The Australian Open Final concluded with the miserable route of Rafael Nadal by the impregnable defensive arsenal of Novak Djokovic. The result was somewhat of a foregone conclusion because Nadal has not come close to beating Djokovic on hard courts since the US Open finals in 2013.
It’s all about the match up.
The Djokovic versus Nadal matchup favors Djokovic overwhelmingly and in more than one ways. Nadal’s killer crosscourt forehand plays to the stronger backhand wing of Djokovic and sets up perfectly for a down the line placement, by Novak, onto Nadal’s weaker backhand-side. Djokovic’s flatter shots, moreover, are customized to exploit Nadal’s high rising top-spin shots and Novak can also out-grind Nadal. Clay is the only surface where Nadal stands a 50.1 to 49.9 shot against Djokovic.
Didn’t Nadal tweak his service in 2010 too?
Nadal added a few MPH to his service back in 2010 and enjoyed a nice run at that time too. He, however, reverted to the old motion because serving harder against quality returners results in quicker returns which, in turn, do not allow Nadal enough time to prepare for his helicopter forehand, or set up points for the grind. Nadal did not face a quality returner until the finals, and when he did, his re-tooled and faster service turned into a liability.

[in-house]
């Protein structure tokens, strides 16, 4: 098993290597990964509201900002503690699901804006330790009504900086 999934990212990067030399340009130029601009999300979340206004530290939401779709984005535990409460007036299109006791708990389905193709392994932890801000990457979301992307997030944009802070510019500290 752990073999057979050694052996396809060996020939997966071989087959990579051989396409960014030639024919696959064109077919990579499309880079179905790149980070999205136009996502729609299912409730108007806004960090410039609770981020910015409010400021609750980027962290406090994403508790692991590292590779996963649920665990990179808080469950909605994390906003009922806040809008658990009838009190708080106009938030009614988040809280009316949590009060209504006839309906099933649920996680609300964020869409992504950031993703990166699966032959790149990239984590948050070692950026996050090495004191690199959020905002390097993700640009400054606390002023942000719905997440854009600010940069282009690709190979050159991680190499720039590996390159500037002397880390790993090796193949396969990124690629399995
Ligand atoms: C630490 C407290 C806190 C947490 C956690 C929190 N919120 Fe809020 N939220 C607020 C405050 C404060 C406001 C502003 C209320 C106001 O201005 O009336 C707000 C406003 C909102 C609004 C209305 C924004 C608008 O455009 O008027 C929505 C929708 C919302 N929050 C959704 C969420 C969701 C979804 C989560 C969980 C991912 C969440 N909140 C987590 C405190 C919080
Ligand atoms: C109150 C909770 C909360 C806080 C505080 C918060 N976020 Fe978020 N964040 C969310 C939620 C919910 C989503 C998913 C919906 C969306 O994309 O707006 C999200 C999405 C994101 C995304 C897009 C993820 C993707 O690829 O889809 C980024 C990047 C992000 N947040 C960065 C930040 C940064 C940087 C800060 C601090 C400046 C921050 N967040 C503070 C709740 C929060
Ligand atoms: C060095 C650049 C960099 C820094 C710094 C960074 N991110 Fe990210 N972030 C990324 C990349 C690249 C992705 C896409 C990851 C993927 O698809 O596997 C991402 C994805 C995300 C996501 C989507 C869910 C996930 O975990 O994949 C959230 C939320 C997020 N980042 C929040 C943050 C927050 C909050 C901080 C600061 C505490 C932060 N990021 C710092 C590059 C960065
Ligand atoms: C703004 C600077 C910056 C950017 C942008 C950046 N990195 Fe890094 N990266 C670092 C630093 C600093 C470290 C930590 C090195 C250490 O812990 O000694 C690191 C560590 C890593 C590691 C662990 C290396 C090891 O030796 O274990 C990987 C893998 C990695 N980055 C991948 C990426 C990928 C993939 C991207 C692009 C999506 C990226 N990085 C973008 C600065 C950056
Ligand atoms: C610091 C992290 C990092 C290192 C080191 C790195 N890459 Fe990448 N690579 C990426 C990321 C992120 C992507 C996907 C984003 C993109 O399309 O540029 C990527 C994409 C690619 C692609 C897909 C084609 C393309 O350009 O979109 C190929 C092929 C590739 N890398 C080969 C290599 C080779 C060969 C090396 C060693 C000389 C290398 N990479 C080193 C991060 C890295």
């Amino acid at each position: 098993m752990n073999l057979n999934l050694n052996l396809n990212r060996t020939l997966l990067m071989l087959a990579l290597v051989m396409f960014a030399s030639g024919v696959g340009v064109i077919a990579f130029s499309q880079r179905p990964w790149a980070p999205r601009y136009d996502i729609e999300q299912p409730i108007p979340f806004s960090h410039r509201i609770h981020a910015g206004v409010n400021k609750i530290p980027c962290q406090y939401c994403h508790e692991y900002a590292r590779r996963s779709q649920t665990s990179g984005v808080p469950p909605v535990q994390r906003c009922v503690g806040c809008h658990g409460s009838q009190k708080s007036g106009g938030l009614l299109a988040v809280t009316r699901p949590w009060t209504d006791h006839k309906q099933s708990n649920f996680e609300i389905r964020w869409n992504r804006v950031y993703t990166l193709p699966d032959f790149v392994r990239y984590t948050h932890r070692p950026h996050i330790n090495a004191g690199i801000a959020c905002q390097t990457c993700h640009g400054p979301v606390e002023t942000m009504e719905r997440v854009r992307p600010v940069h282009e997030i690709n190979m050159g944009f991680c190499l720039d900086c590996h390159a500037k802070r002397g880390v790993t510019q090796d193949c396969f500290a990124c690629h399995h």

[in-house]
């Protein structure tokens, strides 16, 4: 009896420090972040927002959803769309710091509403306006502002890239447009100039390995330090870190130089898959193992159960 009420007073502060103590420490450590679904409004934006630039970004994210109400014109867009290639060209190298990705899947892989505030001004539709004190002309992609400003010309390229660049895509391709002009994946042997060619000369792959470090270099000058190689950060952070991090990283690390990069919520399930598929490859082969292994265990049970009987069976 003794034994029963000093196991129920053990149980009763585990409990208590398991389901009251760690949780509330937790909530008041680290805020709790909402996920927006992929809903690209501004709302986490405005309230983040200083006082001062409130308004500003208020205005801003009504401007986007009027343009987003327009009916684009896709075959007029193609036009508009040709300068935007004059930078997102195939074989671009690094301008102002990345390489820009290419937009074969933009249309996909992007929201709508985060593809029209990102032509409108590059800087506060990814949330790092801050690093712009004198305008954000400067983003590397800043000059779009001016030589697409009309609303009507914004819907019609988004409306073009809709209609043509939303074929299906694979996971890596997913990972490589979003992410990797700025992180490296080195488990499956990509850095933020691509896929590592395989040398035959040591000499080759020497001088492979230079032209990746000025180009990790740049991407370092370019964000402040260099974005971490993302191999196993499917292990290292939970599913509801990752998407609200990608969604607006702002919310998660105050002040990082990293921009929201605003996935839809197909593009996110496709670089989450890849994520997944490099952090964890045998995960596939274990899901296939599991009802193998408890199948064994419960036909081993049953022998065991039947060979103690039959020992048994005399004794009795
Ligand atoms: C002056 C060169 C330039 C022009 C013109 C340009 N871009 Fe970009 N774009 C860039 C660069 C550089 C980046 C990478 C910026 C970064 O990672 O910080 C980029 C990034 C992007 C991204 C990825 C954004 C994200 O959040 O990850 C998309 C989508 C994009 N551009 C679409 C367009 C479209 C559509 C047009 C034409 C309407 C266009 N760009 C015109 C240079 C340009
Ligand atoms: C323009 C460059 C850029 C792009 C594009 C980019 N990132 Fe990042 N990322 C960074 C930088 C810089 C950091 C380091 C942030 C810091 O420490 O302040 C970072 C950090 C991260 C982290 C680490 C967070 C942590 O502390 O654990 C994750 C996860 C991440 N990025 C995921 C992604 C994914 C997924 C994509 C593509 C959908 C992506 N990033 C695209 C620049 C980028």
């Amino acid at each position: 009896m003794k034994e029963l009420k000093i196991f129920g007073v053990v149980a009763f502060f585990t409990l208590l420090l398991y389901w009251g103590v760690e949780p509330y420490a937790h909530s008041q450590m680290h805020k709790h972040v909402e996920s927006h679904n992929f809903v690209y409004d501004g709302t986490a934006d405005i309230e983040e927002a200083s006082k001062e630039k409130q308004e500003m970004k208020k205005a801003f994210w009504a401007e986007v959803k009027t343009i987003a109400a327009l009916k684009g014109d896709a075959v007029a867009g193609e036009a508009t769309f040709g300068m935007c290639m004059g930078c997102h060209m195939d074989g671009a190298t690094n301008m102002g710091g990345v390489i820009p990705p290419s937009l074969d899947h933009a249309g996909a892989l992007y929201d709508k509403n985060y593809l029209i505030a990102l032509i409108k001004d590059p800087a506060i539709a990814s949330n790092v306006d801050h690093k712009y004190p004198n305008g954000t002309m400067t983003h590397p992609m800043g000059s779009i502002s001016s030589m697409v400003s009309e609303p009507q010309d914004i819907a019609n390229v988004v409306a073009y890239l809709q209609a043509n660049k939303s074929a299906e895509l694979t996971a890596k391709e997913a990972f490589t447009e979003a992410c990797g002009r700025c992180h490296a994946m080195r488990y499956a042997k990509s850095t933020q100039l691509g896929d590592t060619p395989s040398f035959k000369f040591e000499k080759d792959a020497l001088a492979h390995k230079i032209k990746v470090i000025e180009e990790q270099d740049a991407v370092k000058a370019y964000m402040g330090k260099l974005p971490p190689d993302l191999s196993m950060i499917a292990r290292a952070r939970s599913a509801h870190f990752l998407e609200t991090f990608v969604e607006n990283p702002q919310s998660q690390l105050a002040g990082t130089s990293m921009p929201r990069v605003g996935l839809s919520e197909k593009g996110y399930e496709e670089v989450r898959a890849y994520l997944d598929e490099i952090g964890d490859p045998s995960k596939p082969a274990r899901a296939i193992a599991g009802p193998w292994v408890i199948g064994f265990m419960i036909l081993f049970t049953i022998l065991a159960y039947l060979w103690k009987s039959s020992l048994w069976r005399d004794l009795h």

Novak Djokovic is enjoying another great run in his career.
Novak Djokovic has now won three slams in a row and, we believe, is the favorite to win the French Open this year. Rafael Nadal is no competition to Djokovic on any surface now, just like Roger was never a competition to Nadal on the clay. We believe Nadal will go down in straight or, at most, four set to Djokovic if they collide at the French Open this year.
Novak may win the calendar slam in 2019.
Novak has a reasonably good shot at winning four in a row, and, we believe, may even win the calendar slam in 2019.